• vanityy99vanityy99 Posts: 745Member Member Posts: 745Member Member
    I don’t mind if a total stranger gave me advice at the gym, I’d appreciate it. And if they were wrong, I’d just say thank you anyways and move on- no need to be snarky if I thought he genuinely just wanted to help.

    How is that offensive, what am I missing here?
  • vanityy99vanityy99 Posts: 745Member Member Posts: 745Member Member
    Dolly989 wrote: »
    I hope I never run into him at the gym again. It was so off putting I couldn't even concentrate on the rest of my work out cause I felt like I had eyes on me. Even after I let him know I wasn't interested in continuing the conversation I could feel his eyes on me across the room and end up leaving. Before he approached me he was standing around for awhile not doing anything himself. I know how important safety is at the gym and if i was doing somthing that was putting myself at risk i'd like to be told but this wasn't like that. I've been going to the gym a long time now and have had different personal trainers on and off. Like I said I was there 2 days before this incident with my trainer lifting the same weight with the same form and she said it was fine.

    Oh. Got it.
  • vanityy99vanityy99 Posts: 745Member Member Posts: 745Member Member
    Offering unsolicited advice is generally bad practice. If I were genuinely concerned that someone was going to injure themselves during their workout, I would quietly tell a gym trainer or staff member and let the professionals handle it. I think this guy was very out of line.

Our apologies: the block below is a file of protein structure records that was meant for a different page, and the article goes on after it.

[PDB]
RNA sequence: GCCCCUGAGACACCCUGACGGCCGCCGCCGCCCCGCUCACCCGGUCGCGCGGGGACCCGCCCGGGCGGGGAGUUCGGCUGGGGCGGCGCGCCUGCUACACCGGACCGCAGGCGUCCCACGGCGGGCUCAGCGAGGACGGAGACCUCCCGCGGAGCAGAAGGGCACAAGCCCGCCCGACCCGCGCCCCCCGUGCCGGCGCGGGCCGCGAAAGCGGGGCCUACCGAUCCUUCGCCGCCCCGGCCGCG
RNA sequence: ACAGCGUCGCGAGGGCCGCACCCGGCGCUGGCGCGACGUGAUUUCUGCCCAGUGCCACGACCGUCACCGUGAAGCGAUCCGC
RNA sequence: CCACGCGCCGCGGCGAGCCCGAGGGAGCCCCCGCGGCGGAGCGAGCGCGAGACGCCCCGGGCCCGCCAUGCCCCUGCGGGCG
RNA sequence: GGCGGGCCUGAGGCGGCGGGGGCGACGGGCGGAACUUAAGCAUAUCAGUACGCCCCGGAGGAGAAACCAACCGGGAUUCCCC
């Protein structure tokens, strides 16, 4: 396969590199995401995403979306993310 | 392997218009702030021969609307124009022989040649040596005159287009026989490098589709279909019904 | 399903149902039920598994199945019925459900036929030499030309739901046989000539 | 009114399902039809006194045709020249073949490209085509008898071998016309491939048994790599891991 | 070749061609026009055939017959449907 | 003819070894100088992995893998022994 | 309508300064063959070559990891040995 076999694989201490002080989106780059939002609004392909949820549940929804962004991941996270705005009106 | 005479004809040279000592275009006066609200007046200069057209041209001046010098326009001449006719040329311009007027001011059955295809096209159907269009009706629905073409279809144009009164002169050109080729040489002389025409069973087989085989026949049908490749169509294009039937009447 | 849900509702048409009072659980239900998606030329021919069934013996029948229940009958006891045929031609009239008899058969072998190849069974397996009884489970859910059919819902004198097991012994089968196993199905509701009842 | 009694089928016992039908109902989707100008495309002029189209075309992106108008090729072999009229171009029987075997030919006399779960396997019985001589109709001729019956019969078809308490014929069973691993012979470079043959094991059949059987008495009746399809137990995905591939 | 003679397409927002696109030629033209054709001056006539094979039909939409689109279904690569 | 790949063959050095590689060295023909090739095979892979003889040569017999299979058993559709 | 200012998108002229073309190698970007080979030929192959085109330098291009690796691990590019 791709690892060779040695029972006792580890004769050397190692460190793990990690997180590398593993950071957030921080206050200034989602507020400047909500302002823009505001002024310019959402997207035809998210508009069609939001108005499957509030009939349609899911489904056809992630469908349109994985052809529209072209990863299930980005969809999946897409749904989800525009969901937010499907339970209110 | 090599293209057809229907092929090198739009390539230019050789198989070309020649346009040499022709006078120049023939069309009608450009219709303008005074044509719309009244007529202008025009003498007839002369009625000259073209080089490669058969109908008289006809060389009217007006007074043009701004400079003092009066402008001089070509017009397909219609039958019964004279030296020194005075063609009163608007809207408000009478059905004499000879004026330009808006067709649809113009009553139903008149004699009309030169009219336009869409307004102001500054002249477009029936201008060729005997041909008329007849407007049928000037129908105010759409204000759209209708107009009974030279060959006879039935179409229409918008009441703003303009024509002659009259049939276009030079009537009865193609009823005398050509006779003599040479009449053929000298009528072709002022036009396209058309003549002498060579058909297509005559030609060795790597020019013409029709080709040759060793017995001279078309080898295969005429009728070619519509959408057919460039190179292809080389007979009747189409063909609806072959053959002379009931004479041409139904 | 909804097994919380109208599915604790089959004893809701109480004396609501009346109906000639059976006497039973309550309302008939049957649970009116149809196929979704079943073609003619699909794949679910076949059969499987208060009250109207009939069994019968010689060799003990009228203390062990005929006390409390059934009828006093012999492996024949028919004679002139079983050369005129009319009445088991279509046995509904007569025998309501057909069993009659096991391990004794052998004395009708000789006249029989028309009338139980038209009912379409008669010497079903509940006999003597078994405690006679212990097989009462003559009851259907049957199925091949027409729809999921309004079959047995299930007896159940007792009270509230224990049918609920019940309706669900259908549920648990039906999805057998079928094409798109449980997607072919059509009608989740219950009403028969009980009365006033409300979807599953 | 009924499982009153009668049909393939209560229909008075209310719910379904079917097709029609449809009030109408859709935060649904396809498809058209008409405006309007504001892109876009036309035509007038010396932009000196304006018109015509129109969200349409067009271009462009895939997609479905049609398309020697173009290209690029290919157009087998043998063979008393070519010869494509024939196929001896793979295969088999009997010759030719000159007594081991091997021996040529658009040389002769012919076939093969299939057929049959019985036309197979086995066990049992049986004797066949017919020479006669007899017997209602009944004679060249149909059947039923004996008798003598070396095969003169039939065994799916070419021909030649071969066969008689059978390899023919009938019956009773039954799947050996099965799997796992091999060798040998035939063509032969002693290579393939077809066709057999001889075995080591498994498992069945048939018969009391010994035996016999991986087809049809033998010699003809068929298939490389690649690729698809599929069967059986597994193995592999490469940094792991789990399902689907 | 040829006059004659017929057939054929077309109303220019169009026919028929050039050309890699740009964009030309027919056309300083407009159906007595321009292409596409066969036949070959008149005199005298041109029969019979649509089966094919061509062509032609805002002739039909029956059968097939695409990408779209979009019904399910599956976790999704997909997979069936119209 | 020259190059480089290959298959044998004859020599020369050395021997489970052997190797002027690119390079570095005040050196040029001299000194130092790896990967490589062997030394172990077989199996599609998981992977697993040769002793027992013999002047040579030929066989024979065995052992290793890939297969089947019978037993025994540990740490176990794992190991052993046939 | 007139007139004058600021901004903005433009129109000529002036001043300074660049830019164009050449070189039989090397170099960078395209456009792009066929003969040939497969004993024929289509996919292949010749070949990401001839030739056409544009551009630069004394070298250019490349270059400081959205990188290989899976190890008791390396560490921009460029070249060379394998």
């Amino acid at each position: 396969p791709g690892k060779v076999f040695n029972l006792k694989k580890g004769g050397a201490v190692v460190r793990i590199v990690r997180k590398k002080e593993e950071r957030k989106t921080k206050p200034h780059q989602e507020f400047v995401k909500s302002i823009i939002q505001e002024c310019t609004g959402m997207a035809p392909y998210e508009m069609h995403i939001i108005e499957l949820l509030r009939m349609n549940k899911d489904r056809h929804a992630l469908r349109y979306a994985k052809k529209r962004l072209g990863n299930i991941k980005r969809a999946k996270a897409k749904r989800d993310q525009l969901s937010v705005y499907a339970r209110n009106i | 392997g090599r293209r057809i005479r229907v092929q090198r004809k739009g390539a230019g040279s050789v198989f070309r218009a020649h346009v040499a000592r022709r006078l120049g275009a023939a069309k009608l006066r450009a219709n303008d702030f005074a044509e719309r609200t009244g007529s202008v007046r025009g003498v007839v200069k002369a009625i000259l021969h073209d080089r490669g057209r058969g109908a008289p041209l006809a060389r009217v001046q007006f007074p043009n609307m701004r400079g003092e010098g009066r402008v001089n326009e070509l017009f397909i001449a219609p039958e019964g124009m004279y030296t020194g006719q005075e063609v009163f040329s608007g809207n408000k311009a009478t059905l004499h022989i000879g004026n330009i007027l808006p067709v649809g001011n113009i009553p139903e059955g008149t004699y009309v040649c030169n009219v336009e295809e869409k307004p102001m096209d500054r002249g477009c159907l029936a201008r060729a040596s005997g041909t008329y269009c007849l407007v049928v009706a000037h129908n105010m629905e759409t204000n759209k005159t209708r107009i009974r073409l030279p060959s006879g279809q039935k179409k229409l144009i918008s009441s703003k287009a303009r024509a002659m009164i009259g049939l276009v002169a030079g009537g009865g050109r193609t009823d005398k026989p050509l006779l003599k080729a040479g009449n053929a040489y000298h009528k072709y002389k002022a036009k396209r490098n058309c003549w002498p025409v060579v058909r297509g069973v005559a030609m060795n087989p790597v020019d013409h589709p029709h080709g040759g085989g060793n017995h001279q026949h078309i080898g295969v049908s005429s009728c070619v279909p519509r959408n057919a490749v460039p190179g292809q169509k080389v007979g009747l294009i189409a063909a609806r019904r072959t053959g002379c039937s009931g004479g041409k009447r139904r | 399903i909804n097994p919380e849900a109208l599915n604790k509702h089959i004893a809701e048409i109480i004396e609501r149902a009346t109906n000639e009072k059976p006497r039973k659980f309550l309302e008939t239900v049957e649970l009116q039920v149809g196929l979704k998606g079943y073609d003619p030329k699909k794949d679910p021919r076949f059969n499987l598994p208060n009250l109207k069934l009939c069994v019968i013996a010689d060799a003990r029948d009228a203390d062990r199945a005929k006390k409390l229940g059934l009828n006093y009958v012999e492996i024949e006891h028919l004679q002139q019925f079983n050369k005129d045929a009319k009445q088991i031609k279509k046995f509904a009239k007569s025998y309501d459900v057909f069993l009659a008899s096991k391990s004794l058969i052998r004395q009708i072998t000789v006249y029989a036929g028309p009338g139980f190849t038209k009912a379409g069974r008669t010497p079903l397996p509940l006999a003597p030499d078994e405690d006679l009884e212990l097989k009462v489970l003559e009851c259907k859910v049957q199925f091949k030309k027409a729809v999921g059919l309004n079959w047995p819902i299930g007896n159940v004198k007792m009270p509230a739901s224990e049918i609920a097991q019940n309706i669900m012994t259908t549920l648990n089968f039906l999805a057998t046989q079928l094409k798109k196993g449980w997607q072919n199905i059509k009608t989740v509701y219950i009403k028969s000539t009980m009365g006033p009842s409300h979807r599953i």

Why is unsolicited advice considered bad practice at the gym?


  • vanityy99vanityy99 Posts: 745Member Member Posts: 745Member Member
    There’s a lot of people thinking it was a flirting attempt. Does this really happen?? Maybe I’ve missed a few attempted flirts over the years. I just expected that any guy trying to hit on me would say something nice!

    I kinda feel bad for good looking men at the gym, they automatically get dismissed because people assume their douches and just trying to be “alpha”. Lol.

    Oh and they MUST be hitting on a female.

    Please.



  • aokoyeaokoye Posts: 2,964Member Member Posts: 2,964Member Member
    I haven't read the thread yet, but the only time I've ever wanted to give advice is when people are using a rowing machine in such a way that they will hurt themselves. In the, "it's not a matter of if, but when" sort of poor technique.

    That said, I've only ever given advice when it's been asked or someone has struck up a conversation with me about rowing. The only other time I can think of actually doing so (as opposed to just wanting to but not acting on those desires) is if I were to see a friend using the rowing machine and it would be easy for me to approach them in a way that make it clear that this wasn't a "you suck/are weak/shouldn't be using this machine" sort of thing.

    Edit: What I actually want and should do is ask the management to put a diagram of how to use them on the wall that they're right next to. That and suggest that maybe they force people to check out a wristband that shows they've gone through some basic training (in the form of videos from Concept2 and a very short quiz) on how to use them in the same way that they require people to wear a wristband if they want to use the climbing gym (including if you're just bouldering) or olympic lifting platforms. If I end up getting a personal trainer there (and I probably will), I am going to bring it up to her (she has enough power to potentially make that happen).
    edited September 19